Saturday 20 August 2016

Canadian Pulp & Paper Industry

Steps to making paper out of pulp:  1.  Harvest the trees.  2.  Cut into logs and take to the mill.  3.  Machinery turns the wood chips into pulp.  4.  Pulp is mixed with water and poured onto a long machine.  5.  The fibres bond to one another at the dry end of the machine.  6.  Researchers perform tests at each stage.  (Photo & Steps courtesy 

Egyptians made paper from papyrus, which serves as the root of the word.  Europeans used animal skins to make paper. The modern process of turning pulp into paper was first used by the Chinese.  By the 19th Century, with rising literacy rates and the proliferation of newspapers, a demand was created for a cheaper paper supply -- wood.  German paper makers developped machines to break down pulp to make paper.

The demand for paper in Canada grew as the population did.  First, Canadians imported it from the United States.  Later, the Canadian pulp and paper industry formed, based mainly in Ontario, Quebec and Nova Scotia.  Argenteuil paper factory, near present day Montreal, provided the newsprint for the Montreal Gazette.  Later the Canadian factories also provided book paper, printing paper, wallpaper and wrapping paper.

As the frontier moved westward, British Columbia also developped a pulp and paper industry.  In the meantime, the United States lifted its tariff on newsprint just before World War I and Canada "emerged as the world's preeminent newspaper maker".  While production sat at 65,000 tons in 1900, it grew by 65 times that within three decades.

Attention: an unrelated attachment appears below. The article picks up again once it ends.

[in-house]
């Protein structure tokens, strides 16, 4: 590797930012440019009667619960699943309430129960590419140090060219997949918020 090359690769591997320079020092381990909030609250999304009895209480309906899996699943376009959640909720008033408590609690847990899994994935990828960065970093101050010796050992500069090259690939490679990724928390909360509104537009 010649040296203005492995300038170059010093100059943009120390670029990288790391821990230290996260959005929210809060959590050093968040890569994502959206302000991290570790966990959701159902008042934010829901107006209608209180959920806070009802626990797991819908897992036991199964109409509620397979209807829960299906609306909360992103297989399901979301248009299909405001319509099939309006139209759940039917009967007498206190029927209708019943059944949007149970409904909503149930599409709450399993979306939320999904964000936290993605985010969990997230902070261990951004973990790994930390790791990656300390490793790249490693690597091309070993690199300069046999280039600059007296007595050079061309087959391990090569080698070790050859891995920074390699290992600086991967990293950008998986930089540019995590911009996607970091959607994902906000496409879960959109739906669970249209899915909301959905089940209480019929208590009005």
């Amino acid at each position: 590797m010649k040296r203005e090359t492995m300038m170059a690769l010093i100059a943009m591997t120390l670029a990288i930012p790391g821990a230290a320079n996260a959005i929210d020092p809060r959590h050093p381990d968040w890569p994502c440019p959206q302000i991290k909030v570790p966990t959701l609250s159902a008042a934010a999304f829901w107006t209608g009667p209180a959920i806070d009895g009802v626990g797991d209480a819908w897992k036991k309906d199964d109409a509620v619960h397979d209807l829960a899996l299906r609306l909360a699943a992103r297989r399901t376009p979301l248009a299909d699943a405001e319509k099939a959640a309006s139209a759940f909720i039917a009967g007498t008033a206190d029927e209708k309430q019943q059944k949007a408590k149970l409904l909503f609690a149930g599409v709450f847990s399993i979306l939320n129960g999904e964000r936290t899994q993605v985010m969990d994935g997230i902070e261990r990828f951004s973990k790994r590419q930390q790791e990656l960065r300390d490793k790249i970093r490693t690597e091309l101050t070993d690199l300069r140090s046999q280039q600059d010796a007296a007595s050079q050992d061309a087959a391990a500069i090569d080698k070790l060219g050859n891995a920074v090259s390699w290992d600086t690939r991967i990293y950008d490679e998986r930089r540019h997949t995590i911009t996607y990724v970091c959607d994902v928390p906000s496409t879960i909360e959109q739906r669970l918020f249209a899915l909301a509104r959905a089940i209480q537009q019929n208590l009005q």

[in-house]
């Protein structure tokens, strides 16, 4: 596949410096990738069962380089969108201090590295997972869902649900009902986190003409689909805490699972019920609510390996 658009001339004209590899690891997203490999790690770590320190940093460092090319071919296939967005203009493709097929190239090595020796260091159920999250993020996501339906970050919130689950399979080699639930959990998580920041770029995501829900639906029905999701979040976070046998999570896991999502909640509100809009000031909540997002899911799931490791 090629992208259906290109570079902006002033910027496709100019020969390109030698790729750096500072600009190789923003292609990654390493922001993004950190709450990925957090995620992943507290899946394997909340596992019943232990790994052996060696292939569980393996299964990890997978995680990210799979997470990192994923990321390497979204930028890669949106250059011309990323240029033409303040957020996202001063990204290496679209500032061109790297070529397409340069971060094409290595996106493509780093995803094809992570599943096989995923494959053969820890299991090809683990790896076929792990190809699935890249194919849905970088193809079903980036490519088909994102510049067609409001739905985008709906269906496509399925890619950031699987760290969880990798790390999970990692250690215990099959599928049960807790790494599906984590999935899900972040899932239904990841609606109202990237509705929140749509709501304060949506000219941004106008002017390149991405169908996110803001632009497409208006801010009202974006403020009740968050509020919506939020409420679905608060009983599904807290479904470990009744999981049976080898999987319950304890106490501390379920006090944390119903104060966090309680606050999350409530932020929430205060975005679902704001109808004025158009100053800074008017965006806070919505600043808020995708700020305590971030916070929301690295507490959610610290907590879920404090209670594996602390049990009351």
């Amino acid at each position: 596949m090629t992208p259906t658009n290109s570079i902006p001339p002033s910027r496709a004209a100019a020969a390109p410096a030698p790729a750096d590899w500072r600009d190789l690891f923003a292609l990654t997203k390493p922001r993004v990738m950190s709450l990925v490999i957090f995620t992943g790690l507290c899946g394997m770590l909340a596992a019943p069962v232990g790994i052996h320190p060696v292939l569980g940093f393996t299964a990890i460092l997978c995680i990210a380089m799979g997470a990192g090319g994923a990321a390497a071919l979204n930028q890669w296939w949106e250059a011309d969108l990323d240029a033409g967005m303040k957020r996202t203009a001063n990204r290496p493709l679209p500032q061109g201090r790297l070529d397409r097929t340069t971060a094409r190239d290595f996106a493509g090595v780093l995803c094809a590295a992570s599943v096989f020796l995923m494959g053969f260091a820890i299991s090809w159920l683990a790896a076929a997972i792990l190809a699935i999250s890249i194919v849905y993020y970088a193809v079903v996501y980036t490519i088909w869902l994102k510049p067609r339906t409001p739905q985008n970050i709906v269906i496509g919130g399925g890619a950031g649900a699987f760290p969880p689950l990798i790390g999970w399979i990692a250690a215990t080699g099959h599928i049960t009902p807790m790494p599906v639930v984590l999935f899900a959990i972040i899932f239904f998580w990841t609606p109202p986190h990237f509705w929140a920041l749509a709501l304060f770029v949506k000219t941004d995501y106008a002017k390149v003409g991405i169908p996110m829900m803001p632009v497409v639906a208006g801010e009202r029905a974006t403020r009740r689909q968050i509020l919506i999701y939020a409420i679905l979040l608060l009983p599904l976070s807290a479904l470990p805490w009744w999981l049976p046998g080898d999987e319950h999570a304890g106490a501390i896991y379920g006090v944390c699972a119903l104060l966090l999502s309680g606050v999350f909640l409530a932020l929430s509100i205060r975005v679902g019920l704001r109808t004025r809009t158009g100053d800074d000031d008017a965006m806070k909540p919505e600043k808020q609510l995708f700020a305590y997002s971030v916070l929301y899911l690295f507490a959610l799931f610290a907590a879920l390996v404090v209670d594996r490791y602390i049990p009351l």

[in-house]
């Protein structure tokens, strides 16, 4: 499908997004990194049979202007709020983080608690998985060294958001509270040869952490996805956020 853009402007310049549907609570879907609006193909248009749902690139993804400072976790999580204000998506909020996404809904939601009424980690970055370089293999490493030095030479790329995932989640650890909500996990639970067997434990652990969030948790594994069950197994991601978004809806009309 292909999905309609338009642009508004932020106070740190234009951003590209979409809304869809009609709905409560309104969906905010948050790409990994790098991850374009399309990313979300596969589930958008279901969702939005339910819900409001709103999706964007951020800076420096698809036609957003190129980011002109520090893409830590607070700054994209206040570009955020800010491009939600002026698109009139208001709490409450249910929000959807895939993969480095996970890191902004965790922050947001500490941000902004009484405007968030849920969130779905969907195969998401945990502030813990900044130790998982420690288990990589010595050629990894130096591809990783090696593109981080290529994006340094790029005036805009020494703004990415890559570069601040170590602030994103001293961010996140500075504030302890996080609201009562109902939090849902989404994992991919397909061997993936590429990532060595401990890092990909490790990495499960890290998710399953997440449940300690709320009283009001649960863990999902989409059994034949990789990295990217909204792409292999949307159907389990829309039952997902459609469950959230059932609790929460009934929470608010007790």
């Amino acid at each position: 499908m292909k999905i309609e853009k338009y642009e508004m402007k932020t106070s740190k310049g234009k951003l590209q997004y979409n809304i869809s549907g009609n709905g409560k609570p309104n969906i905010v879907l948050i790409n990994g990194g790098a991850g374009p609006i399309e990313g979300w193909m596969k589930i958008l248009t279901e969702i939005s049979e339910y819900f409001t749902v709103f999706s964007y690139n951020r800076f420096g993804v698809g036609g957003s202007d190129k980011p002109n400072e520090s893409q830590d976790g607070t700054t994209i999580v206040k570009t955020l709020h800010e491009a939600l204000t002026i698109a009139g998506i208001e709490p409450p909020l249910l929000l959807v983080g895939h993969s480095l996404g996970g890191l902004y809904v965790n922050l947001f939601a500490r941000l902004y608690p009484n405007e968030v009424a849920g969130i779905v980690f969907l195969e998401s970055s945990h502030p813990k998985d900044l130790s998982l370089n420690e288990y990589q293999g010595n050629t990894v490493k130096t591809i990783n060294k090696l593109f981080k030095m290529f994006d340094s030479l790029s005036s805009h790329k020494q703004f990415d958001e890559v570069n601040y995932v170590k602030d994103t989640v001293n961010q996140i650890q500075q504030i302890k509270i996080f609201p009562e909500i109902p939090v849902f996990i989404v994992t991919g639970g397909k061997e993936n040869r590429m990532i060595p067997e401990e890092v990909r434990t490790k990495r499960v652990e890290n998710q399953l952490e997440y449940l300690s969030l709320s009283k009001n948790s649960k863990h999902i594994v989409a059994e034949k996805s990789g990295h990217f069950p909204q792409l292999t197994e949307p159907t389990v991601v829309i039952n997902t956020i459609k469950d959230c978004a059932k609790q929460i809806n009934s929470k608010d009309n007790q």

In the mid-1920's the nature of the pulp and paper industry started to change:  once controlled by multiple family-owned enterprises it became dominated by a few "behemoths", requiring huge financial backing from the United States.  By the Great Depression, most of the Ontario mills and some of the Quebec mills declared bankruptcy.

With the advent of the Second World War, the pulp and paper industry made a come back, ushering in three and a half decades of prosperity in Canada.  Whereas production sat at 4.3 million tons in 1939, it quintupled by 1972, sitting at 23 million tons, almost a quarter of the world's capacity.

However, by 2000, with the rise of the Internet, came the fall of the newspaper industry.  Canadian paper mills lost the American market; at one point, a paper mill was closing every week.  Even so, today the pulp and paper industry remains at important part of Canada's economy.

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